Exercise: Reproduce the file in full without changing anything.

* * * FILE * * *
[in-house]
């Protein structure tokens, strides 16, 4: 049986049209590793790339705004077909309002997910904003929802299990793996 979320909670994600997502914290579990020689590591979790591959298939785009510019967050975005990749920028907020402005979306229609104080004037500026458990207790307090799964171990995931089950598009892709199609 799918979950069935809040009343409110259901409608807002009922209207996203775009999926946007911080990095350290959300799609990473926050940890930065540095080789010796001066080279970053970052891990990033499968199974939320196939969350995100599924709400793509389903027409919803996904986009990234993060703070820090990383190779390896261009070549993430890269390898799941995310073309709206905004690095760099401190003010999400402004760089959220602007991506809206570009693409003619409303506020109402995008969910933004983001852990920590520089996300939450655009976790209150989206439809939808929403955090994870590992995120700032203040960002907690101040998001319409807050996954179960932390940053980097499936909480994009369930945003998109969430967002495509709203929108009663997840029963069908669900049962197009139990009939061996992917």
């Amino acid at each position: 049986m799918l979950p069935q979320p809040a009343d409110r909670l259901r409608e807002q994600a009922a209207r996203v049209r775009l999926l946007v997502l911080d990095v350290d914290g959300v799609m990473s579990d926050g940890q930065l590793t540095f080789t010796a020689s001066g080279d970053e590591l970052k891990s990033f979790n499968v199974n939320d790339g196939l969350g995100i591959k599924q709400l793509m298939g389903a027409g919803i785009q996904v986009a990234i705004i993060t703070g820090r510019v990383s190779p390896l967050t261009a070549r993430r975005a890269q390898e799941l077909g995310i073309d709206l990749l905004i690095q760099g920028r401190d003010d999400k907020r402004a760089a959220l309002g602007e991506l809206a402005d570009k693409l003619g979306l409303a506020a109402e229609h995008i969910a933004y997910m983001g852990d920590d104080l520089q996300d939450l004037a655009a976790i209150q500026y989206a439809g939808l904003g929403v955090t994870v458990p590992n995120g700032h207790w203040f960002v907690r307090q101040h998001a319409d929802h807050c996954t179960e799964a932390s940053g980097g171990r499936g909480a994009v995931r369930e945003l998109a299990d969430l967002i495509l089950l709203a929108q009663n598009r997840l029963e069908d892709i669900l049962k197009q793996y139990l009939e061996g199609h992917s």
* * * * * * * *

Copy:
[in-house]
């Protein structure tokens, strides 16, 4: 049986049209590793790339705004077909309002997910904003929802299990793996 979320909670994600997502914290579990020689590591979790591959298939785009510019967050975005990749920028907020402005979306229609104080004037500026458990207790307090799964171990995931089950598009892709199609 799918979950069935809040009343409110259901409608807002009922209207996203775009999926946007911080990095350290959300799609990473926050940890930065540095080789010796001066080279970053970052891990990033499968199974939320196939969350995100599924709400793509389903027409919803996904986009990234993060703070820090990383190779390896261009070549993430890269390898799941995310073309709206905004690095760099401190003010999400402004760089959220602007991506809206570009693409003619409303506020109402995008969910933004983001852990920590520089996300939450655009976790209150989206439809939808929403955090994870590992995120700032203040960002907690101040998001319409807050996954179960932390940053980097499936909480994009369930945003998109969430967002495509709203929108009663997840029963069908669900049962197009139990009939061996992917």
């Amino acid at each position: 049986m799918l979950p069935q979320p809040a009343d409110r909670l259901r409608e807002q994600a009922a209207r996203v049209r775009l999926l946007v997502l911080d990095v350290d914290g959300v799609m990473s579990d926050g940890q930065l590793t540095f080789t010796a020689s001066g080279d970053e590591l970052k891990s990033f979790n499968v199974n939320d790339g196939l969350g995100i591959k599924q709400l793509m298939g389903a027409g919803i785009q996904v986009a990234i705004i993060t703070g820090r510019v990383s190779p390896l967050t261009a070549r993430r975005a890269q390898e799941l077909g995310i073309d709206l990749l905004i690095q760099g920028r401190d003010d999400k907020r402004a760089a959220l309002g602007e991506l809206a402005d570009k693409l003619g979306l409303a506020a109402e229609h995008i969910a933004y997910m983001g852990d920590d104080l520089q996300d939450l004037a655009a976790i209150q500026y989206a439809g939808l904003g929403v955090t994870v458990p590992n995120g700032h207790w203040f960002v907690r307090q101040h998001a319409d929802h807050c996954t179960e799964a932390s940053g980097g171990r499936g909480a994009v995931r369930e945003l998109a299990d969430l967002i495509l089950l709203a929108q009663n598009r997840l029963e069908d892709i669900l049962k197009q793996y139990l009939e061996g199609h992917s």